Dr. Saturday - NCAAF

In one form or another, almost everything that's been written about the Longhorn Network since ESPN and the University of Texas announced the project in January has come from a position of respect. On one hand, it's a one-of-a-kind venture that promised staggering revenues and furthered Texas' position as a uniquely innovative behemoth in college sports. On the other, it's a self-interested power grab by a bully that further tilts the playing field in the Big 12 and may yet help tear the conference apart. But no one seemed to question the network as a symbol of Texas' might.

The Longhorn Network is on the air, somewhere (technically speaking)So why, when the network finally beams a signal into space for the first time at 6 p.m. CT tonight, almost no one will be able to receive it?

The Longhorn Network launches today, but, barring last-minute deals with cable or satellite providers, it's possible University of Texas fans nationwide won't be able to tune in.

As of late Thursday, only Verizon FiOS had signed up to carry the cable channel, a joint venture between UT and ESPN. That contract doesn't take effect until Sept. 1.

Network executives say they're confident additional deals will be announced soon — perhaps even before today's 6 p.m. debut broadcast.

"I would just tell people to be patient," said Stephanie Druley, one of the network's vice presidents. "This is what happens. I know people are probably tired of hearing that, but it's the truth."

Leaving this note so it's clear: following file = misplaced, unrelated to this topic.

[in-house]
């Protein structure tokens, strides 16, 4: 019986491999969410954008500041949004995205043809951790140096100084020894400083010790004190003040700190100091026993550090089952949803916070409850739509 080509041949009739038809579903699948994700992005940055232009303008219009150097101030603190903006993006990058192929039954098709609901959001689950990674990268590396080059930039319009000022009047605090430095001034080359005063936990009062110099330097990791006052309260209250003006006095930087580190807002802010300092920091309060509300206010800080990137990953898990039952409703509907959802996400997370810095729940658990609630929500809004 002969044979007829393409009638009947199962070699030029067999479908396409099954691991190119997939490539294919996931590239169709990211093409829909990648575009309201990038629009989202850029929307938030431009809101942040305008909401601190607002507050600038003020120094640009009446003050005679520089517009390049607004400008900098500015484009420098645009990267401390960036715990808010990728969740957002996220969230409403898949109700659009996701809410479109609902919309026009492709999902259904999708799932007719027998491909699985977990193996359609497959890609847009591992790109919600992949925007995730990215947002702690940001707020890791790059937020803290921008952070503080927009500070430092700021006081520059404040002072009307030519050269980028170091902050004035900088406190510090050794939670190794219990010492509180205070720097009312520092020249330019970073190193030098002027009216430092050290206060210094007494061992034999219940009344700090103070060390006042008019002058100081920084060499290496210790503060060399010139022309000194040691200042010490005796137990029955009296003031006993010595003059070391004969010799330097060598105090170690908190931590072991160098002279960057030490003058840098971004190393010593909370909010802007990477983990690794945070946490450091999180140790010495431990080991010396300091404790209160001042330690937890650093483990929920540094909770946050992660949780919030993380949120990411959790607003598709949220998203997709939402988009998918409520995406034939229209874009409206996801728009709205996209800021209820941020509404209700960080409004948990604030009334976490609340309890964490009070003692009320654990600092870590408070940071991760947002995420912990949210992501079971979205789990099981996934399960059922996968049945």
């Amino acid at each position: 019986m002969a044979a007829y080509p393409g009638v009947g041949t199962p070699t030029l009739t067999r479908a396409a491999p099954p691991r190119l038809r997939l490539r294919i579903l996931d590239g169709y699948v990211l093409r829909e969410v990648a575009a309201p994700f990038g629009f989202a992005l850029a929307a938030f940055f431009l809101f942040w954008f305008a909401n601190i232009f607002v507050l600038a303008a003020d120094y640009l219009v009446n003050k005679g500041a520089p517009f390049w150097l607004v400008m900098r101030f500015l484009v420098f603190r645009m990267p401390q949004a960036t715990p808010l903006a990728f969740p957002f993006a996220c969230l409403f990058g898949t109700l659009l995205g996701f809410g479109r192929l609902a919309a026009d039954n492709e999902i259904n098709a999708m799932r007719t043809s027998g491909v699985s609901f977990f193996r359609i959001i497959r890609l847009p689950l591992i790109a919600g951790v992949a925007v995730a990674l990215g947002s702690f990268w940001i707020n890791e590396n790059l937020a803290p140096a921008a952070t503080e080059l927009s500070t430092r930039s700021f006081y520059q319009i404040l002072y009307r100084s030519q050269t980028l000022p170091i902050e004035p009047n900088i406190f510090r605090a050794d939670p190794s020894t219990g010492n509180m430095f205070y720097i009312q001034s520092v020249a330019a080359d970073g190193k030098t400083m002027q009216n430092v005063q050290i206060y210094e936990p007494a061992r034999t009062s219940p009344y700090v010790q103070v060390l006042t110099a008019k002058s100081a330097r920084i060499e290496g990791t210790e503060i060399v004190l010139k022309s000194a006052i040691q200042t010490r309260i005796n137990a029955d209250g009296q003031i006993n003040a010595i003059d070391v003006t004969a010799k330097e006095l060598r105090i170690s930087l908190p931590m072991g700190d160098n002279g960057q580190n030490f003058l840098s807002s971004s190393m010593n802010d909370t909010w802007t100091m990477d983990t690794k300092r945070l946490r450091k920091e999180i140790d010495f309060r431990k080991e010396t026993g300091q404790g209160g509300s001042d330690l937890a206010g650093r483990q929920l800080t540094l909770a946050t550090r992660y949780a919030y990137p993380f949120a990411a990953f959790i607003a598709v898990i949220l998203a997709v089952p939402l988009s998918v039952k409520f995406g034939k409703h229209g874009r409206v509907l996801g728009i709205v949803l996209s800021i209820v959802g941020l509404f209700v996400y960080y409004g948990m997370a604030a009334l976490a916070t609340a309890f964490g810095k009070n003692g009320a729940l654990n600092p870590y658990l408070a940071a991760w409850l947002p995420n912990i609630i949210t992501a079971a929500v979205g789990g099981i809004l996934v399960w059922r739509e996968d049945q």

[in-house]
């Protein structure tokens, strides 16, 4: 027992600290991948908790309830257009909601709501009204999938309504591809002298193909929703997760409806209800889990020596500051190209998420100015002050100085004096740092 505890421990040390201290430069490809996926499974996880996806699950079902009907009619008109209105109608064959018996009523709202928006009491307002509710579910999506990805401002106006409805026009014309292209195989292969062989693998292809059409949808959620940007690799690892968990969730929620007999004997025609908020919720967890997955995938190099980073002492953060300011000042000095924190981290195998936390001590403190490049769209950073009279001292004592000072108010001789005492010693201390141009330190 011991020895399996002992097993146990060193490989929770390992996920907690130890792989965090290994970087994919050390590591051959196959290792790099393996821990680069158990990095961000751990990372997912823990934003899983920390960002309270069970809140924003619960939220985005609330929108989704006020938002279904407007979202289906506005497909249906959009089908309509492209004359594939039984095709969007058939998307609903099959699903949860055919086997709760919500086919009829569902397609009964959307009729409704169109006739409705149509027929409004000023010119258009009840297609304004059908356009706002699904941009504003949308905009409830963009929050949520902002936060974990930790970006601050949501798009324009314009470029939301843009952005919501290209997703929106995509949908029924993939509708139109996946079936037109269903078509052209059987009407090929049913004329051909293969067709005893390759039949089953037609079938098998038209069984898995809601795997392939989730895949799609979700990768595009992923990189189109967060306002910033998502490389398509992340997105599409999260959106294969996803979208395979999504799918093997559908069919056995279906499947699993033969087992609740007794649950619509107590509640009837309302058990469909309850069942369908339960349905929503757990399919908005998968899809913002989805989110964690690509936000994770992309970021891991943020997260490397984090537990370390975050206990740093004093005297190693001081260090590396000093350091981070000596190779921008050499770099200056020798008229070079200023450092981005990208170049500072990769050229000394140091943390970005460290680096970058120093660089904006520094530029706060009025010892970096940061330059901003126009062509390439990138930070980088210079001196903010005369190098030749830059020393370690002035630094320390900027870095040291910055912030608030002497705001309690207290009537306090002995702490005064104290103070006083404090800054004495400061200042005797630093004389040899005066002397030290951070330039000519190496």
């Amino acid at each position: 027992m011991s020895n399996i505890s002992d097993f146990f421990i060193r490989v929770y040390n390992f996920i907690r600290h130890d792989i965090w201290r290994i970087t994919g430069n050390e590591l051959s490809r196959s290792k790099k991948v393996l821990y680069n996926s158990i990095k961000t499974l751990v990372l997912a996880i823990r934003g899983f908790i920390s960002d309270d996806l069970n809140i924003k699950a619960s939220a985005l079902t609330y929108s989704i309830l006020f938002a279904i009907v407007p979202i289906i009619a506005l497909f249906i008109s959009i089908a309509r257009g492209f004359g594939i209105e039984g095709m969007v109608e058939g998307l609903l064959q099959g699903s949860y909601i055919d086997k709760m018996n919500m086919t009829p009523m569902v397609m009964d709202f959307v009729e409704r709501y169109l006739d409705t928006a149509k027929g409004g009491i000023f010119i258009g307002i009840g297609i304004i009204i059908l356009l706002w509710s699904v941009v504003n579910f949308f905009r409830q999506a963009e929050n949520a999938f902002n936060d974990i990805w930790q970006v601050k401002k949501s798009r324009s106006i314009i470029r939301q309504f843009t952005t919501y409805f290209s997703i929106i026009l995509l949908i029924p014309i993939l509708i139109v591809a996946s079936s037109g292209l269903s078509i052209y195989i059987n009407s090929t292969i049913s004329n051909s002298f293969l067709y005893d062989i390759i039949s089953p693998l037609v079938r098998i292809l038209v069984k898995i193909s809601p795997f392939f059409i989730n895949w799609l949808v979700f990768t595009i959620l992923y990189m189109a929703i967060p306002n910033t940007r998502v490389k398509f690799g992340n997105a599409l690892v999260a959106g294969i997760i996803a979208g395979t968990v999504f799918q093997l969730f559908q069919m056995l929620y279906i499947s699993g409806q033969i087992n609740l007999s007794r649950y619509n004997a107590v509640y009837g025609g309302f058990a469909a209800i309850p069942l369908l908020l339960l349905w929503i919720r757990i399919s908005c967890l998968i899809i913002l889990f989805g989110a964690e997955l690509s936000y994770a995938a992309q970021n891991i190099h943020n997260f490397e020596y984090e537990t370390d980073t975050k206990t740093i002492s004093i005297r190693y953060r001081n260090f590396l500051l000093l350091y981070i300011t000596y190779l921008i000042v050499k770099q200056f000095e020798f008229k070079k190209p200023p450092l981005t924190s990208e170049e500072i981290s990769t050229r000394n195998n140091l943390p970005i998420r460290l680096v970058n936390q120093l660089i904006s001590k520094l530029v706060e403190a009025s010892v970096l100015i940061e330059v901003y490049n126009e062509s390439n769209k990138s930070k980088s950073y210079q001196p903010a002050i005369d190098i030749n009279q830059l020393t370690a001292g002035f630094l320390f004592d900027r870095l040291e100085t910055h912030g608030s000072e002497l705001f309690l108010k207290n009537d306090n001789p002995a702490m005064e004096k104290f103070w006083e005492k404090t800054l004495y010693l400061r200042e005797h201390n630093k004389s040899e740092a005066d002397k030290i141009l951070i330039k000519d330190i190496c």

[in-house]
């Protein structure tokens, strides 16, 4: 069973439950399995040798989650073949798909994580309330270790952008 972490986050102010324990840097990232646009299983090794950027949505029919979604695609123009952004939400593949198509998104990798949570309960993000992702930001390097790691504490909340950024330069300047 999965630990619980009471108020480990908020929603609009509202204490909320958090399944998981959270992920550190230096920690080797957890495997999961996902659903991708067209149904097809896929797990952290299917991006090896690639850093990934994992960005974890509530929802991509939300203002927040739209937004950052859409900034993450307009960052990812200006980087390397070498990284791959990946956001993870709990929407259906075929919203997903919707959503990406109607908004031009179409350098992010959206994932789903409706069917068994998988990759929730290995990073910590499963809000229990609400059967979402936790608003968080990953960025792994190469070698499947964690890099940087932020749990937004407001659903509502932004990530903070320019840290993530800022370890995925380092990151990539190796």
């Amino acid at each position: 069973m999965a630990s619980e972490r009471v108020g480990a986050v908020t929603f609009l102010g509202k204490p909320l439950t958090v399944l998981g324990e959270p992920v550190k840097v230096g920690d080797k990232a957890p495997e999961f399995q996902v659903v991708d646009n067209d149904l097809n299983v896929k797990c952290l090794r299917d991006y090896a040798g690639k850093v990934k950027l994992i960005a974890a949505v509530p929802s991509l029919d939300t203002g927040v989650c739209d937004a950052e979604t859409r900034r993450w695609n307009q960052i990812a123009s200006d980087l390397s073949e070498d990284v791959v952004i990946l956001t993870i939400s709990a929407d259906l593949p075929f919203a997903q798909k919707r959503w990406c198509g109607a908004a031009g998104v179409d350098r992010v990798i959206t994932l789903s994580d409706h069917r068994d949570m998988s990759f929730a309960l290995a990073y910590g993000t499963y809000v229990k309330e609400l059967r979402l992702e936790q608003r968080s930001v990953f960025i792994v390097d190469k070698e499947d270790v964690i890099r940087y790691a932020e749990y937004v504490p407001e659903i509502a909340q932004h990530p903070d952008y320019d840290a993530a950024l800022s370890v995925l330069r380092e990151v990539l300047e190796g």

When it does take effect, the Verizon FiOS deal will put the network in front of about 3.7 million people, but small potatoes compared to the likes of Time Warner Cable, the dominant cable provider in Central Texas and the second-largest in the nation. (I suppose I should disclose that I happen to be a Time Warner subscriber in Central Texas, but I wouldn't advertise for their inconsistent services if they paid me.*) The major cable carriers are reportedly balking at the network's proposal to charge 40 cents per subscriber in Texas and adjoining states (Louisiana, Oklahoma and New Mexico), the same type of battle that strung out negotiations over the fledgling Big Ten Network a few years back and that's kept the NFL Network off of many carriers' lineups — including Time Warner's — to this day.

There might be slightly less urgency to get a major deal done, like, yesterday if it wasn't for Texas' impending season opener against Rice on Sept. 3, which happens to be airing exclusively on … any guesses? That's right, the Longhorn Network. At some point this season (most likely on Oct. 29 against Kansas or Nov. 19 against Kansas State), it also plans to air a Big 12 home game, which will also go largely unseen unless there's an agreement in the meantime. Which there probably will be: ESPN didn't sign up for $300 million over 20 years to broadcast to an audience smaller than the metropolitan population of Dallas-Forth Worth. Until then, the Longhorn Network is talking to itself.

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* Time Warner advertising execs: This statement is not true. Call me!
Matt Hinton is on Facebook and Twitter: Follow him @DrSaturday.

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